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NBA Championship Series Notes : Substitution Rule Kept Cooper on Bench

Times Staff Writer

When Boston’s Dennis Johnson sank the 21-foot shot to win Game 4 of the NBA championship series Wednesday night, the Lakers’ best defensive player, Michael Cooper, wasn’t in the game.

Cooper, who played only 16 minutes, went to the bench for the last time with 6:23 remaining, when he was replaced by Byron Scott.

Laker Coach Pat Riley said Thursday Cooper didn’t play more because he was in foul trouble. He was charged with his fourth foul only three seconds before the end of the third quarter.

Riley acknowledged he would have preferred Cooper to have been in the game for the final 19 seconds, when the Celtics ran the clock down to 0:02 before Johnson’s shot.

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But that wasn’t possible because Boston had taken a 20-second timeout with 19 seconds remaining and hadn’t made a substitution.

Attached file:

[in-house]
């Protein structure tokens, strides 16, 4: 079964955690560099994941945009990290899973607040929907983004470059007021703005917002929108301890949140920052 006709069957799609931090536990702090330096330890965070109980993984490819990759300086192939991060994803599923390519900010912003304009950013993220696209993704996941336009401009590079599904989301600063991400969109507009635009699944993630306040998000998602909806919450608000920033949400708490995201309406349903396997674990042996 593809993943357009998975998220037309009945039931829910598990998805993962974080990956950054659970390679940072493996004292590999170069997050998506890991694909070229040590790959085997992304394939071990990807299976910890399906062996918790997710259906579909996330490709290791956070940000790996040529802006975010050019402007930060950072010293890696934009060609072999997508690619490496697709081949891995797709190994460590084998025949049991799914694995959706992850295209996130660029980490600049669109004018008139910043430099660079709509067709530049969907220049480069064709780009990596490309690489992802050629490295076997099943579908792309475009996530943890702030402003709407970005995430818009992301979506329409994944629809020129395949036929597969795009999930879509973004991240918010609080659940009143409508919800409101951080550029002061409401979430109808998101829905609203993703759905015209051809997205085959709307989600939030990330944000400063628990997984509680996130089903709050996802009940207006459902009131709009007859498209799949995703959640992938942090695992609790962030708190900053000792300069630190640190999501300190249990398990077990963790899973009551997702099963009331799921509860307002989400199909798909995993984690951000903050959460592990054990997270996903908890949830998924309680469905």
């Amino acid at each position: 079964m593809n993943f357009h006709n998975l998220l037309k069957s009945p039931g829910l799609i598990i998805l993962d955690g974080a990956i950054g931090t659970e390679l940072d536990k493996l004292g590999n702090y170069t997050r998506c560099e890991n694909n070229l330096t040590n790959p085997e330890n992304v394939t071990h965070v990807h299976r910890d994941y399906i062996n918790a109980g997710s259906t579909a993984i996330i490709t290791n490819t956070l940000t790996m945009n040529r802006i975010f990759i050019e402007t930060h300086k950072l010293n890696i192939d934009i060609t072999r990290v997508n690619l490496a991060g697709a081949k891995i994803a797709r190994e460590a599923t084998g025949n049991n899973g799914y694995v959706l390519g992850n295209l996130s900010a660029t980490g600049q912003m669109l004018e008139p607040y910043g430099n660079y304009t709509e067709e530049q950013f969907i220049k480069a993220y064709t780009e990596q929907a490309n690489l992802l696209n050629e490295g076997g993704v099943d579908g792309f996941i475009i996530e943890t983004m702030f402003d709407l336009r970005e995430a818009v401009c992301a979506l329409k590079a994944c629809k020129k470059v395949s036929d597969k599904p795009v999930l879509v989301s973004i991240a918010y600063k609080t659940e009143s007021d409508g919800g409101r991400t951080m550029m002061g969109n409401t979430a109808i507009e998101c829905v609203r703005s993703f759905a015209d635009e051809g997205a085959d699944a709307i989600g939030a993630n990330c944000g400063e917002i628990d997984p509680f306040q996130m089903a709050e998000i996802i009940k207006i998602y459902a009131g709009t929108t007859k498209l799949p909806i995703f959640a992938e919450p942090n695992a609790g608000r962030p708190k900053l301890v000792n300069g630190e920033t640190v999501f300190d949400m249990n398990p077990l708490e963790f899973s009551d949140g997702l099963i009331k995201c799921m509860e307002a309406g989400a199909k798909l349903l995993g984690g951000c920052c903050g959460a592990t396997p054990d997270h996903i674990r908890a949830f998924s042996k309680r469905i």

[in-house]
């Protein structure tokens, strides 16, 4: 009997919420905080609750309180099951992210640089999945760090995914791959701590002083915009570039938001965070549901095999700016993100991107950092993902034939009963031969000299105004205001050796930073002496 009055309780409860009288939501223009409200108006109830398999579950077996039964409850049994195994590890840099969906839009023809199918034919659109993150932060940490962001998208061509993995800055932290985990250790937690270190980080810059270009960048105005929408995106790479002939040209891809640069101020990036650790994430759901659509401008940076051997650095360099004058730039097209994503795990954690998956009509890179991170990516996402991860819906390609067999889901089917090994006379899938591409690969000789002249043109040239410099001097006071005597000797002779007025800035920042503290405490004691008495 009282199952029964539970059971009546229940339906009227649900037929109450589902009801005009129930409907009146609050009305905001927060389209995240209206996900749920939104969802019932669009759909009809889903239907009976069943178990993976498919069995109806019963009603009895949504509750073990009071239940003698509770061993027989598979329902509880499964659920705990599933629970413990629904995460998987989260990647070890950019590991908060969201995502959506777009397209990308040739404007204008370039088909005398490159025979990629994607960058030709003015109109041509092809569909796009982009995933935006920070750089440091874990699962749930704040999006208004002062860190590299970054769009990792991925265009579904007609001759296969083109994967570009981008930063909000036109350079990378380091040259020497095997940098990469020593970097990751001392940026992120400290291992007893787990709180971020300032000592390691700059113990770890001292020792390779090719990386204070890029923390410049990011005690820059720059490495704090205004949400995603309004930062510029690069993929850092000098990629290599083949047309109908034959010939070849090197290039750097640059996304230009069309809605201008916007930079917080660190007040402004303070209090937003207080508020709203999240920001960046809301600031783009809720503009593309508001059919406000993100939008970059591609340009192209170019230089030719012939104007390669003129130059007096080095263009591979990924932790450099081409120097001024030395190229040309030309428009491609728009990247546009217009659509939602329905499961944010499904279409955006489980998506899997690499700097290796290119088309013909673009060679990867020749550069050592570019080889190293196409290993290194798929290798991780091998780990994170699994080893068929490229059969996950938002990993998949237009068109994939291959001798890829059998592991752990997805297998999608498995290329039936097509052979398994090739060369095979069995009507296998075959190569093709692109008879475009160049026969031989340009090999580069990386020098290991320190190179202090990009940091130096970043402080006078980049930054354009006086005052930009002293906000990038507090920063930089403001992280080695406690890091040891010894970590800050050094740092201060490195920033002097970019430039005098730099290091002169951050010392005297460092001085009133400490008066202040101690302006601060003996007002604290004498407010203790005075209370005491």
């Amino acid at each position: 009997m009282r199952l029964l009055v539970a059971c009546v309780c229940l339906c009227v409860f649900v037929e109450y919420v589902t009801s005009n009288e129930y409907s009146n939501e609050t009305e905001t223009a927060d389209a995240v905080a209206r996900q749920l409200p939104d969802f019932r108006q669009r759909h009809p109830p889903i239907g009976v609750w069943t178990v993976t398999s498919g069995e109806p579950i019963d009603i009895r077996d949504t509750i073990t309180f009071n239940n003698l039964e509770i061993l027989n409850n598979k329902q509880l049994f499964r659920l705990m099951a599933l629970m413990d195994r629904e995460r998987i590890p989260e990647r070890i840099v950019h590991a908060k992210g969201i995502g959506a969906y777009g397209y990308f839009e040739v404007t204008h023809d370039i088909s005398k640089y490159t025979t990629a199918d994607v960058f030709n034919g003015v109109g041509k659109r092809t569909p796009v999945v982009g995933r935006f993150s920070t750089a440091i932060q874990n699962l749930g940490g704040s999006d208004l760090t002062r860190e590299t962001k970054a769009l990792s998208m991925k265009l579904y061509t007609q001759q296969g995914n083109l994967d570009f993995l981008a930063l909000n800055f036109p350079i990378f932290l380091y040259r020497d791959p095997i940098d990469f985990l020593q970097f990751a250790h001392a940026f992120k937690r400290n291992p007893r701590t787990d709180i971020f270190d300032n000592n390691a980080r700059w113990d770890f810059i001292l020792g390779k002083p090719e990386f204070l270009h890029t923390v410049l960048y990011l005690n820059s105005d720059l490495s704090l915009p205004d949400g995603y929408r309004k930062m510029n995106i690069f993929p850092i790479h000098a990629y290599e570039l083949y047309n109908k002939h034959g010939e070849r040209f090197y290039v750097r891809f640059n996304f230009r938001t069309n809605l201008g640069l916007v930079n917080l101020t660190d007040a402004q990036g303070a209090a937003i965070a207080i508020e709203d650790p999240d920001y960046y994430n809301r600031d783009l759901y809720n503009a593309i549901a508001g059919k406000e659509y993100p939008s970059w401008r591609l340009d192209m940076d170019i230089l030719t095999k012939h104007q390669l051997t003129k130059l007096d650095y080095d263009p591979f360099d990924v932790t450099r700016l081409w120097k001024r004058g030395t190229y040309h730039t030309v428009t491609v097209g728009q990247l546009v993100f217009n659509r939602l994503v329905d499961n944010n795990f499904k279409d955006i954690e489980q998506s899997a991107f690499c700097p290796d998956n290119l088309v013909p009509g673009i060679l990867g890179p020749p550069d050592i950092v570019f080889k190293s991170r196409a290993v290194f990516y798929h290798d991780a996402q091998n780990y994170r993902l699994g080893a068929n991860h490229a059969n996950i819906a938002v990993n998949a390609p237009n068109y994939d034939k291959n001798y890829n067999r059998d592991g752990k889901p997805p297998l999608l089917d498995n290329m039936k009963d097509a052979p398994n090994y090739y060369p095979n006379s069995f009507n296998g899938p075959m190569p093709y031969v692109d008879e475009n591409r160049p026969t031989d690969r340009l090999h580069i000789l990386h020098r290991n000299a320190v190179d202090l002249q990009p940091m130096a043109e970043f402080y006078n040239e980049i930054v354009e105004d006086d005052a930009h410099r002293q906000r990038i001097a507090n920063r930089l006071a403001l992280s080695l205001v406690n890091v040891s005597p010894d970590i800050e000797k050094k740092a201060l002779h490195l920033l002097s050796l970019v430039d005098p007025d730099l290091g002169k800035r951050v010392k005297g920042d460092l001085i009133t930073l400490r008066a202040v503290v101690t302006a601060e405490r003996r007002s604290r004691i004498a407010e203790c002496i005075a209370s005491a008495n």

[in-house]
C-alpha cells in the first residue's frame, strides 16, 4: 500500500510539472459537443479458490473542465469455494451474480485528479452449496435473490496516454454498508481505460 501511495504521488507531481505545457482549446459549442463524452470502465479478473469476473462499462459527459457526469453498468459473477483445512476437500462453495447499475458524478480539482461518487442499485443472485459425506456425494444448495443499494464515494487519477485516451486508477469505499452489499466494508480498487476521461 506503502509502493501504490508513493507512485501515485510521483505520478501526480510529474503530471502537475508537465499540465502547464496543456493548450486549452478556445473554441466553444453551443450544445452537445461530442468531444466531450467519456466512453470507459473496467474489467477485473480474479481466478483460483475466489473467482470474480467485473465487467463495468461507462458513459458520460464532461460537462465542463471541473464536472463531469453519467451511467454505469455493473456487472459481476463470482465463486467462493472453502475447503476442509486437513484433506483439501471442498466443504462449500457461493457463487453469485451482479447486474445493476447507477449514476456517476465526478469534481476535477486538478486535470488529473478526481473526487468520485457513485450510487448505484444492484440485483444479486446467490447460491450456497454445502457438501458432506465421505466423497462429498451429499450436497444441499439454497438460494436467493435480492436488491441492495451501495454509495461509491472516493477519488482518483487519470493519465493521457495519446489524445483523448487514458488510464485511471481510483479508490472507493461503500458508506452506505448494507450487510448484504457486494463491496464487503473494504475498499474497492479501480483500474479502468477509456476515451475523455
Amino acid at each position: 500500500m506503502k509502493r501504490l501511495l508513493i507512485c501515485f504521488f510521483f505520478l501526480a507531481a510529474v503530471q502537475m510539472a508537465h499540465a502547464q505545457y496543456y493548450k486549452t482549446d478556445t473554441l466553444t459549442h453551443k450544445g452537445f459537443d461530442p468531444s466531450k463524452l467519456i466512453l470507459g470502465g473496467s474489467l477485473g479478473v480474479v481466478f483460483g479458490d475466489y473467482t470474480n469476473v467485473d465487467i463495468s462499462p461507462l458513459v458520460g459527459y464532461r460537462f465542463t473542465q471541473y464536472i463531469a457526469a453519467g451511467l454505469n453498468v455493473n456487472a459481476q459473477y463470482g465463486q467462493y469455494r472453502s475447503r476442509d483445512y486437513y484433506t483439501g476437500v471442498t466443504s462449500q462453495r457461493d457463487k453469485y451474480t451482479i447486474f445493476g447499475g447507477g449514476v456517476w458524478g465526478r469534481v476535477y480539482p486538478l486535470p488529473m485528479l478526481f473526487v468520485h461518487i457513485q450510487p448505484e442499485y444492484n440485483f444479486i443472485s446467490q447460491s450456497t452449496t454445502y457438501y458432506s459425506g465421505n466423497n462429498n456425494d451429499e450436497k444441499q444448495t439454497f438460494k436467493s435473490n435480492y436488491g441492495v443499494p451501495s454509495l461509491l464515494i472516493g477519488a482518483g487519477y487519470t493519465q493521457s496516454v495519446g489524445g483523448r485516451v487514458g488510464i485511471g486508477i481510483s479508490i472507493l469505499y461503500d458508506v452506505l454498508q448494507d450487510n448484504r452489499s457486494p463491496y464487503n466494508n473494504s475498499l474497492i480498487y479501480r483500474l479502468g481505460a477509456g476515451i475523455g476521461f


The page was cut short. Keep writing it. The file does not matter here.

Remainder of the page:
According to the rules, if the team that calls a 20-second timeout doesn’t substitute, neither can the other team.

As a result, Riley wasn’t able to replace Scott with Cooper during the 20-second timeout.

Riley’s only option would have been to call a timeout of his own after the Celtics’ 20-second timeout. That, however, would have been the Lakers’ last timeout.

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“I wasn’t going to waste my last timeout at that point,” he said.

He said he wanted to save one in case the Lakers got the ball back with time remaining. If they had, they would have been able to inbound the ball at midcourt after a timeout.

The Celtics never gave them that chance.

After Game 4 last season, Riley called the Celtics thugs because of what he perceived as their overly physical tactics.